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Vectors and covectors under change of coordinates

  1. Sep 23, 2016 #1
    1. The problem statement, all variables and given/known data

    If ##\bf{v}## is a vector and ##\alpha## is a covector, compute directly in coordinates that ##\sum a_{i}^{V}v^{i}_{V}=\sum a_{i}^{U}v^{j}_{U}##.

    What happens if ##\bf{w}## is another vector and one considers ##\sum v^{i}w^{i}##?

    2. Relevant equations

    3. The attempt at a solution

    ##\alpha(\bf{v})=\alpha(\bf{v})##

    ##\implies (a_{i}^{V}\ \sigma^{i}_{V})(v^{k}_{V}\ \vec{e}_{k}^{V})=(a_{j}^{U}\ \sigma^{j}_{U})( v^{l}_{U}\ \vec{e}_{l}^{U})##,

    where the Einstein summation convention has used to sum over the ##i##, ##j##, ##k## and ##l## indices and the left-hand side uses the ##U## coordinate system and the right-hand side uses the ##V## coordinate system, so that

    ##\implies a_{i}^{V}\ v^{k}_{V}\ \sigma^{i}_{V}(\vec{e}_{k}^{V}) = a_{j}^{U}\ v^{l}_{U}\ \sigma^{j}_{U}(\vec{e}_{l}^{U})##

    ##\implies a_{i}^{V}\ v^{k}_{V}\ \delta^{i}_{k} = a_{j}^{U}\ v^{l}_{U}\ \delta^{j}_{l}##

    ##\implies a_{i}^{V}\ v^{i}_{V}\ = a_{j}^{U}\ v^{j}_{U}##


    For the second part, again using the Einstein summation convention,

    ##v^{i}w^{i}=v^{i}w_{j}\delta^{ji}=\langle \vec{v},\vec{w}\rangle## for ##g^{ij}=\delta^{ij}##.

    Now, ##g^{ij}=\delta^{ij}## is true only for Cartesian coordinates in flat space, so that the metric changes under a coordinate transformation. Therefore, the transformation of ##v^{i}w^{i}## depends upon the specific change of coordinates.

    What do you think?
     
  2. jcsd
  3. Sep 26, 2016 #2
    The first part is good. In the second part, I think they want you to show that ##v^i w^i## is invariant under a change of basis. Also if you want to talk about curvilinear coordinates (more generally curved spaces a.k.a. manifolds), you should distinguish vectors from points, and then one usually considers vector fields. There is a reason why a linear algebra course will not have a chapter on curvilinear coordinates. Yet to study curvilinear coordinates (and more generally, manifolds), you need to know about vector spaces. Take as an example, ##\mathbb{R}^2##. If this is thought as a two dimensional vector space, we don't talk about coordinate systems (since we don't care about general coordinate transformations), instead we talk about basis. But when you start to think of the Euclidean plane as a two dimensional manifold (albeit a very simple one), then you talk about general coordinate systems.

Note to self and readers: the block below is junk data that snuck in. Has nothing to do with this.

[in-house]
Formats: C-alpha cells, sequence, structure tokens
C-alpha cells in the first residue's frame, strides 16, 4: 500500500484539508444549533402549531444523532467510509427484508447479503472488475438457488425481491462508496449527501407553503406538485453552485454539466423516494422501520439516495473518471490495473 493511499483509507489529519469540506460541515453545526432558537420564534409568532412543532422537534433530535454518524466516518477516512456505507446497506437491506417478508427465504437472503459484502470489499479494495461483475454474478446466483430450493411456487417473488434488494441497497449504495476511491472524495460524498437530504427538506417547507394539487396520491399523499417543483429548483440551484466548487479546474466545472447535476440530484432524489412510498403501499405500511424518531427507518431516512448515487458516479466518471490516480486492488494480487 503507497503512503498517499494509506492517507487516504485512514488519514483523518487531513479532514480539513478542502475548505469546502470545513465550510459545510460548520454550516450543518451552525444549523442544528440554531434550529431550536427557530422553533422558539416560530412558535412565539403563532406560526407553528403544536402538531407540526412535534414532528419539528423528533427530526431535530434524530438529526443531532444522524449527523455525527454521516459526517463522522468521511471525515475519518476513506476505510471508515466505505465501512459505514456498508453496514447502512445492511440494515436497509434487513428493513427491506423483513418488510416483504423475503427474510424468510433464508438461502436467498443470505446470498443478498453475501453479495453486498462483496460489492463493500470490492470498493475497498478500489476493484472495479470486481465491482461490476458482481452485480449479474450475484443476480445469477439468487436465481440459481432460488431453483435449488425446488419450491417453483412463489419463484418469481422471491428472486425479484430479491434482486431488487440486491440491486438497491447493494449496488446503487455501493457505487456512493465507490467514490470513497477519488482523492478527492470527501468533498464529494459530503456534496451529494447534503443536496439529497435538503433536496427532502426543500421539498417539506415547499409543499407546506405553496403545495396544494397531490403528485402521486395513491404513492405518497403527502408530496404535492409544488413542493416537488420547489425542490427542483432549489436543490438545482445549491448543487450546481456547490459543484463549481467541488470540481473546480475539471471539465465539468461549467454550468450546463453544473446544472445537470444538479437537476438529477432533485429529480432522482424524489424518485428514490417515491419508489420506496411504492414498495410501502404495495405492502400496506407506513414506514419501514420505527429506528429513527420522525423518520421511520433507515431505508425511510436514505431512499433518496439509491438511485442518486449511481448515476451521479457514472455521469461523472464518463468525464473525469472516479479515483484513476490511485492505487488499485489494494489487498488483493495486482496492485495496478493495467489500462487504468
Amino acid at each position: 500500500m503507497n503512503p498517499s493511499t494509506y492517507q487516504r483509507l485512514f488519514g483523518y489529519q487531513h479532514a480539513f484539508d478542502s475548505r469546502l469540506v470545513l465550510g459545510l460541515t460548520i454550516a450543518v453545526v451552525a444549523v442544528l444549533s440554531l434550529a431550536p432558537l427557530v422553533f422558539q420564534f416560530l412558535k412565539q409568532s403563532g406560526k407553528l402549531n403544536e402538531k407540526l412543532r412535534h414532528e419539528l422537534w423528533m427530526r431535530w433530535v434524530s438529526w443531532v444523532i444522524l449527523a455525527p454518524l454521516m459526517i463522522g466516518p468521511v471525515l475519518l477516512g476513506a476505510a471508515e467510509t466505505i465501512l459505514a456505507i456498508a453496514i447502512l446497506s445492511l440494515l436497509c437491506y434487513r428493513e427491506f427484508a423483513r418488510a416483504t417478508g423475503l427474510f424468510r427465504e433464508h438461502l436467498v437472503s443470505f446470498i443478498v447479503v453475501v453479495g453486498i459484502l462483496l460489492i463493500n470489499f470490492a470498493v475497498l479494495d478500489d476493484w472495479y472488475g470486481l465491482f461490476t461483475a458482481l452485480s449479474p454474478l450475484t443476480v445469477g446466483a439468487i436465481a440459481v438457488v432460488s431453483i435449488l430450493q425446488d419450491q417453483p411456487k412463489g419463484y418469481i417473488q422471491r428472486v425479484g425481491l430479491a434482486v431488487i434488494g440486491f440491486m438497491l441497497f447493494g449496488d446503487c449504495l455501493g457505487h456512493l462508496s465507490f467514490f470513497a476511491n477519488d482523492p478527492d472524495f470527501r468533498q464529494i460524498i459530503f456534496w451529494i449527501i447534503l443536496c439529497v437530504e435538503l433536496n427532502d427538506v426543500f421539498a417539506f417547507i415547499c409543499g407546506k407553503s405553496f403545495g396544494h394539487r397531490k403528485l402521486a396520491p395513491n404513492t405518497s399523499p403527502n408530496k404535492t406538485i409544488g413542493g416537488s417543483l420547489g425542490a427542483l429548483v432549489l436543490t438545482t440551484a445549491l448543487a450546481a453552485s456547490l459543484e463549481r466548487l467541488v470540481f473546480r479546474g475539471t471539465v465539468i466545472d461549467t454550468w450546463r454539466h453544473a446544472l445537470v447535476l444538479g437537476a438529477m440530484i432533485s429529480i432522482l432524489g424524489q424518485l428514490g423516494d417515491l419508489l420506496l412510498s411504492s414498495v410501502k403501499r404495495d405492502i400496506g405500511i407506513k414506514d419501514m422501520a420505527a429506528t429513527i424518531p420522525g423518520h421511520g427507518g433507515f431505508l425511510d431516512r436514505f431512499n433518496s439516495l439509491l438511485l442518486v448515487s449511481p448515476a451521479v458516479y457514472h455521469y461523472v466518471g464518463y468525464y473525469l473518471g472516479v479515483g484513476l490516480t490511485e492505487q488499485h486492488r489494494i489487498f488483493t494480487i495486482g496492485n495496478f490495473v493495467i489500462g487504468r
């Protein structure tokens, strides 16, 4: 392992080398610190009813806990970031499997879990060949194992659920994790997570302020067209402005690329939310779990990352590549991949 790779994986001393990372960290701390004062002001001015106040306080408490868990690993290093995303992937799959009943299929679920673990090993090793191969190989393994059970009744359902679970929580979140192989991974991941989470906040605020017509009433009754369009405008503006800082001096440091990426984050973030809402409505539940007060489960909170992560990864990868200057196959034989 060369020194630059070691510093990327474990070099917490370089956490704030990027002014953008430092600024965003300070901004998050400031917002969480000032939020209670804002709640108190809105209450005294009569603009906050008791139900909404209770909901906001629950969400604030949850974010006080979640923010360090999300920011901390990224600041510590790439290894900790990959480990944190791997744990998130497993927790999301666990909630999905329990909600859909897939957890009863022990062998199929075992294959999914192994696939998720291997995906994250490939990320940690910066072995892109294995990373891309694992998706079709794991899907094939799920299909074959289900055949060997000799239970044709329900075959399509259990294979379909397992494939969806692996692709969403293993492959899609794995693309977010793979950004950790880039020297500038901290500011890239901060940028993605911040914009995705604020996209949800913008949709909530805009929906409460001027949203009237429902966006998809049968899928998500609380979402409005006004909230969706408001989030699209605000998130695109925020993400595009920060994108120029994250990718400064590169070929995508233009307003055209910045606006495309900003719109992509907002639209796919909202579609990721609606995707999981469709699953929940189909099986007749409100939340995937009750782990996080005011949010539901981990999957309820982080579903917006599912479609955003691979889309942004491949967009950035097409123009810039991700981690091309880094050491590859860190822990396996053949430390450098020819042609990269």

You probably should state in the problem statement what the ##U## and ##V## subscripts/superscripts actually mean. It is just nicer for the reader if you make it a habit to state what your symbols mean, right after you write them down. An exception to this is if there is a conventional notation that you expect the reader to know. However since, the notation you used is not a widely used convention, you should state it.
     
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